In five weeks I will be doing the Brighton Half Marathon. This will be my first half since rupturing my Achilles in June 2015, almost three years ago. I used to do races like this all the time, mixed in with an occasional marathon. If you’re a regular reader of this blog (don’t worry, I’m not offended) you will know that I have gradually been building up the strength in my Achilles along with pace and distance in my runs. It’s been a long and exhausting journey, and there have been a few things I have learnt along the way.
The usual half marathon programmes recommend progressively longer runs once a week interspersed with tempo and easier runs. My first piece of advice is to focus most of your efforts on the distance runs. These are important in building strength in your tendon and confidence in yourself that your Achilles can handle 21km. I have been building up distance over the past year and this is an important aspect of with this type of rehab – ensuring you have the time to build up healthily. Rushing to build up distance too soon is dangerous, so pick a race that gives you more time to increase distance gradually.
Running every other day is a good rule to stick to in order to give your tendon time to rest. Often though it is best to take several days off in between runs, particularly if you feel any discomfort in your Achilles. This is time that can be used to cross-train or focus on sports which still build your aerobic fitness whilst allowing your tendon to recuperate.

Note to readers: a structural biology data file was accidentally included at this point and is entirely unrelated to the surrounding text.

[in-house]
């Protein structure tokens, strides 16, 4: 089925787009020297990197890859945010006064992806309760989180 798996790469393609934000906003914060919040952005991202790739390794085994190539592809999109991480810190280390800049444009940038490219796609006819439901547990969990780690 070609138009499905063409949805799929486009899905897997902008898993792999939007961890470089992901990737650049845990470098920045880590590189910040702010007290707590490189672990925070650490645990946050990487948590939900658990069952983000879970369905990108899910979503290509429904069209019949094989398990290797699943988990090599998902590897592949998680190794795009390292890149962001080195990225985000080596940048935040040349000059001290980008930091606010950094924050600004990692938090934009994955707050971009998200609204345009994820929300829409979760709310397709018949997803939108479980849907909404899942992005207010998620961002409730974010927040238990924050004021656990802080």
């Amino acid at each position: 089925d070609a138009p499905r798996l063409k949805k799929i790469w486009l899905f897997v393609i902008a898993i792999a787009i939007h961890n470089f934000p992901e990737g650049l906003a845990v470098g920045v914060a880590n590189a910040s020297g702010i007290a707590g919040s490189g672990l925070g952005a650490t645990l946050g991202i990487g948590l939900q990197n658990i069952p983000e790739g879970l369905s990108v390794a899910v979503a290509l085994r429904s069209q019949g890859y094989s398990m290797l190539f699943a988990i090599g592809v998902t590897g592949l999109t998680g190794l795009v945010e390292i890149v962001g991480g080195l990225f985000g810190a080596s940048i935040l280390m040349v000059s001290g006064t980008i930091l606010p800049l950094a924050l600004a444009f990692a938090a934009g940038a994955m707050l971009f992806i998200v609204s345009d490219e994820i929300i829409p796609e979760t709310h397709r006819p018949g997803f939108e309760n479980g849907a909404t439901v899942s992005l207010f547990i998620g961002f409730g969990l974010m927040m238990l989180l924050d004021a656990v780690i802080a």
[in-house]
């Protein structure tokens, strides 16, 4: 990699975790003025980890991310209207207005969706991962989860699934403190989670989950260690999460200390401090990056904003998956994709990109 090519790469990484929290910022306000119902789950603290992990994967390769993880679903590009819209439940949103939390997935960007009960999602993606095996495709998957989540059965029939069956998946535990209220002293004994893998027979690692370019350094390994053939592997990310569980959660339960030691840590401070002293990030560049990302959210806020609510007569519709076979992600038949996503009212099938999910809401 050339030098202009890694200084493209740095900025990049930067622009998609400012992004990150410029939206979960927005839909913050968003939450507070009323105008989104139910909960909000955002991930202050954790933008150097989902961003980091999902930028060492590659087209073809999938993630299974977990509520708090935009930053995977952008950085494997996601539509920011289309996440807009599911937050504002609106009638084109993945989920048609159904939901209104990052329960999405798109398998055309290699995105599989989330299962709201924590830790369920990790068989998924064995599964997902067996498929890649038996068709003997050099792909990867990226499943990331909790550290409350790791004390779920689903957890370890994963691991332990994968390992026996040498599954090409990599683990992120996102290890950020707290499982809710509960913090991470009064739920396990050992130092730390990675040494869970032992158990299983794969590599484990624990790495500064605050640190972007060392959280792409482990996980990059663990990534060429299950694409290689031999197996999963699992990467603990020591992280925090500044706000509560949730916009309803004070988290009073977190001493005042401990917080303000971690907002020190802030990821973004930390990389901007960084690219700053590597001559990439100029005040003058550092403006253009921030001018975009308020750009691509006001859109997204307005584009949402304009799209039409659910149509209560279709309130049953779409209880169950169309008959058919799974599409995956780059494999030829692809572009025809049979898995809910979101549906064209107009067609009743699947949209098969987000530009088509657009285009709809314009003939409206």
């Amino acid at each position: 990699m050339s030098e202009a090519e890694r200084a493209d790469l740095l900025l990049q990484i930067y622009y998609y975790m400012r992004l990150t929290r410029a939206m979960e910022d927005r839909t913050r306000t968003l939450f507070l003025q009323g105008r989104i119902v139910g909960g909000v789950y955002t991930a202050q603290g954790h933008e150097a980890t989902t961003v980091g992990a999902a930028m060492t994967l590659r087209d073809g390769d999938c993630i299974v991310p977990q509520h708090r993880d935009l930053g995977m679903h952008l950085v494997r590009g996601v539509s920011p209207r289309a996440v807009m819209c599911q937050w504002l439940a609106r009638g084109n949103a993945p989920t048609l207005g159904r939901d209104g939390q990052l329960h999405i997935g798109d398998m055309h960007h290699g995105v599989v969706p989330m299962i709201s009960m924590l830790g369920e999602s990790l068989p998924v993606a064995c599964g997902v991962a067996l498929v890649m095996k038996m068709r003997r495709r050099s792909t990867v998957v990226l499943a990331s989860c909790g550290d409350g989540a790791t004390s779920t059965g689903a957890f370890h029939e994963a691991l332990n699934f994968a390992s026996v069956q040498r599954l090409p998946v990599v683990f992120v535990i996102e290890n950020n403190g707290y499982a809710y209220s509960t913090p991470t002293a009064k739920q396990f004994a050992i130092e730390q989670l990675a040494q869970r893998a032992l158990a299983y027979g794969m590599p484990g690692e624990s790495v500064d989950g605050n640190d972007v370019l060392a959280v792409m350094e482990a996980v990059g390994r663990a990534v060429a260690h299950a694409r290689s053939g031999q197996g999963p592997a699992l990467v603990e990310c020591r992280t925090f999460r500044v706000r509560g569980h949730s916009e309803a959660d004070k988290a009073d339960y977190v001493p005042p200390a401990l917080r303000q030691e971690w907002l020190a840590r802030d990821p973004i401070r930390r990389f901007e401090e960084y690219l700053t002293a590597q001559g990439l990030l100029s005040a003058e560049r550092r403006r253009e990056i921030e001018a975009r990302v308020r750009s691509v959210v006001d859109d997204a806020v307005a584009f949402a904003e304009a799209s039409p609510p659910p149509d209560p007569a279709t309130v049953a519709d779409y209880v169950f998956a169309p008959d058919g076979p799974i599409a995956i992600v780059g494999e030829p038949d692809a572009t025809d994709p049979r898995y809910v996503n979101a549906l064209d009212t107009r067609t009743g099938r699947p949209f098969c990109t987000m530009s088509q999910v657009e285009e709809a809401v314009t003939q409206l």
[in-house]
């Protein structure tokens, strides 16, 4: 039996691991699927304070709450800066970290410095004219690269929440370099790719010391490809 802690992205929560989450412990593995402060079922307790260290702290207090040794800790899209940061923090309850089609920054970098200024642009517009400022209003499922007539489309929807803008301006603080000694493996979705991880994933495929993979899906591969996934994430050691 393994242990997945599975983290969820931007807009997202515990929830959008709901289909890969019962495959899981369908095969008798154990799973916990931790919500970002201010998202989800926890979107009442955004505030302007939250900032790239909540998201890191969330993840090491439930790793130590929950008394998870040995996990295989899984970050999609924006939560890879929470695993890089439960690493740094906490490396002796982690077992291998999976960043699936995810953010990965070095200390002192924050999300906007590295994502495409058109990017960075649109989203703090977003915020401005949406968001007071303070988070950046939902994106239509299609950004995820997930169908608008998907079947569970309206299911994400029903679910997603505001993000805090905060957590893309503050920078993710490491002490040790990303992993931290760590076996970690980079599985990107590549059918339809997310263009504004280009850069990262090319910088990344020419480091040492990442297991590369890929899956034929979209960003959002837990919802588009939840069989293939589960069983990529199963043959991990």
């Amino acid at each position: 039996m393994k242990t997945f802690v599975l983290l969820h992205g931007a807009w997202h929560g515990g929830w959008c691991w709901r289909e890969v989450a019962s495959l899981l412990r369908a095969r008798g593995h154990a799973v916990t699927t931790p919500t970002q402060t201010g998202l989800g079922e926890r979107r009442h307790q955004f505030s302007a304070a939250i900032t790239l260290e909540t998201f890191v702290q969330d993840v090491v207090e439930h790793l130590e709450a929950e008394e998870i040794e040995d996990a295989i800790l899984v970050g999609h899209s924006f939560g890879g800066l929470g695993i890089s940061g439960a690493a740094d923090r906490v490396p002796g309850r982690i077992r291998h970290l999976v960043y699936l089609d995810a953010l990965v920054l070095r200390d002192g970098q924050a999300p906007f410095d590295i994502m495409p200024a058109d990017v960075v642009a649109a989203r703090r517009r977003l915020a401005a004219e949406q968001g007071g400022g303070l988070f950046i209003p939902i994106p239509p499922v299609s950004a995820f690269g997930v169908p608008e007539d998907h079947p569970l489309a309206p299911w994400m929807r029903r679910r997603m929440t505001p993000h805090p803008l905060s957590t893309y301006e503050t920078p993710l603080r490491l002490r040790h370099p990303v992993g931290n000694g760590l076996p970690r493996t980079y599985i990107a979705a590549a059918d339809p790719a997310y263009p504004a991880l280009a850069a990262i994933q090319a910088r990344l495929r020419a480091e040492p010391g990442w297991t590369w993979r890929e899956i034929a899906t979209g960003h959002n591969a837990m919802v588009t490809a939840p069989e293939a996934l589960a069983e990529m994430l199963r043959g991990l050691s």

A problem I have found post-rupture is that my hips and knees have developed more niggling injuries due to the imbalance that exists between my good and bad leg. I’d also recommend Pilates, which has been good at building my core strength and has had a noticeable impact on reducing the niggling injuries. It provides focus on days off from running and has taught me exercises which activate long forgotten muscles which, like the rest of your affected leg, have fallen victim to wastage.
Tempo runs are important for building pace and can be done for as long as your tendon responds well to them. The flatter the route the better, to ensure you aren’t putting unnecessary strain on your ankle on the climbs (something to remember when picking which race to do). Having a faster running partners for these are immeasurably useful as they push you out of your comfort zone (see my earlier article). Be careful not to do too many tempo-runs – it’s important to remember that completing the race healthily is the most important thing. Faster half-marathons can come in time. At least that’s what I keep having to remind myself.
I continue to be mildly amazed at the ability of my tendon to respond to the increasing demands I put on it when for so long running seemed a far-off dream. It has been the ingredient of time which, fingers crossed, should see me over the line. If, like me, you have suffered a ruptured Achilles, I hope articles like these offer some useful advice. I would love to hear from you and how your rehab is going.